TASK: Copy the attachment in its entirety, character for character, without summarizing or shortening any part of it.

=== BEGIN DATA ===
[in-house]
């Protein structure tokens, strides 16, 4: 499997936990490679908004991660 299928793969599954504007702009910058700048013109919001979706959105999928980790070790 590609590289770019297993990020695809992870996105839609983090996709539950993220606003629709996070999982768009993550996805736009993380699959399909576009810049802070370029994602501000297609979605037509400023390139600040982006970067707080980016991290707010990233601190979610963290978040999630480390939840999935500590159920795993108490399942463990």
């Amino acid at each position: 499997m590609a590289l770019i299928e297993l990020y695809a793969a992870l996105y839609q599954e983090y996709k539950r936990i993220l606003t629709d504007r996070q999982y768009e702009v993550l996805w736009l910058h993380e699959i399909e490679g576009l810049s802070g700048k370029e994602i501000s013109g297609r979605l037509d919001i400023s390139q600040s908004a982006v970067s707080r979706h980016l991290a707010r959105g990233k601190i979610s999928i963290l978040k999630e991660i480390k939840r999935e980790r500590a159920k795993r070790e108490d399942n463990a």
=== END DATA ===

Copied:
[in-house]
């Protein structure tokens, strides 16, 4: 499997936990490679908004991660 299928793969599954504007702009910058700048013109919001979706959105999928980790070790 590609590289770019297993990020695809992870996105839609983090996709539950993220606003629709996070999982768009993550996805736009993380699959399909576009810049802070370029994602501000297609979605037509400023390139600040982006970067707080980016991290707010990233601190979610963290978040999630480390939840999935500590159920795993108490399942463990």
């Amino acid at each position: 499997m590609a590289l770019i299928e297993l990020y695809a793969a992870l996105y839609q599954e983090y996709k539950r936990i993220l606003t629709d504007r996070q999982y768009e702009v993550l996805w736009l910058h993380e699959i399909e490679g576009l810049s802070g700048k370029e994602i501000s013109g297609r979605l037509d919001i400023s390139q600040s908004a982006v970067s707080r979706h980016l991290a707010r959105g990233k601190i979610s999928i963290l978040k999630e991660i480390k939840r999935e980790r500590a159920k795993r070790e108490d399942n463990a």